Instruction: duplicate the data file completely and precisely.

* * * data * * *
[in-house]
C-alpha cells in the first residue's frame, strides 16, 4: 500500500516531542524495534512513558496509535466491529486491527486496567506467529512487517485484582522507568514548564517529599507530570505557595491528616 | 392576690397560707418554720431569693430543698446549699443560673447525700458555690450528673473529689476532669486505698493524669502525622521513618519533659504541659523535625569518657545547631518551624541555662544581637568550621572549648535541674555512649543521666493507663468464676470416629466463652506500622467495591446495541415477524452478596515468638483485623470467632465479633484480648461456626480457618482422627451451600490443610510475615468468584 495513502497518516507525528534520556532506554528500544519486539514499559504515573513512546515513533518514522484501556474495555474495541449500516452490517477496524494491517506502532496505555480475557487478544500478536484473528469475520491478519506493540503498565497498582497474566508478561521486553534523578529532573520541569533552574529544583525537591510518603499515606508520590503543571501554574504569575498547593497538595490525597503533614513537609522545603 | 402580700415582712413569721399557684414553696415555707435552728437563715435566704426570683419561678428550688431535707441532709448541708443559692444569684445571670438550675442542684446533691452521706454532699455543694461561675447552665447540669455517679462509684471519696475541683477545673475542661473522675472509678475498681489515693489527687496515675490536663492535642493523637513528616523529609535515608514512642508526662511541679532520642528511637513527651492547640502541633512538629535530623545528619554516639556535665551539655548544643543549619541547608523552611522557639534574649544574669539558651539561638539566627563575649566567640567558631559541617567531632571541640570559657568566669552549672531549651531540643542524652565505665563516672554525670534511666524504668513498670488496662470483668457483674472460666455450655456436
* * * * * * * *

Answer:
[in-house]
C-alpha cells in the first residue's frame, strides 16, 4: 500500500516531542524495534512513558496509535466491529486491527486496567506467529512487517485484582522507568514548564517529599507530570505557595491528616 | 392576690397560707418554720431569693430543698446549699443560673447525700458555690450528673473529689476532669486505698493524669502525622521513618519533659504541659523535625569518657545547631518551624541555662544581637568550621572549648535541674555512649543521666493507663468464676470416629466463652506500622467495591446495541415477524452478596515468638483485623470467632465479633484480648461456626480457618482422627451451600490443610510475615468468584 495513502497518516507525528534520556532506554528500544519486539514499559504515573513512546515513533518514522484501556474495555474495541449500516452490517477496524494491517506502532496505555480475557487478544500478536484473528469475520491478519506493540503498565497498582497474566508478561521486553534523578529532573520541569533552574529544583525537591510518603499515606508520590503543571501554574504569575498547593497538595490525597503533614513537609522545603 | 402580700415582712413569721399557684414553696415555707435552728437563715435566704426570683419561678428550688431535707441532709448541708443559692444569684445571670438550675442542684446533691452521706454532699455543694461561675447552665447540669455517679462509684471519696475541683477545673475542661473522675472509678475498681489515693489527687496515675490536663492535642493523637513528616523529609535515608514512642508526662511541679532520642528511637513527651492547640502541633512538629535530623545528619554516639556535665551539655548544643543549619541547608523552611522557639534574649544574669539558651539561638539566627563575649566567640567558631559541617567531632571541640570559657568566669552549672531549651531540643542524652565505665563516672554525670534511666524504668513498670488496662470483668457483674472460666455450655456436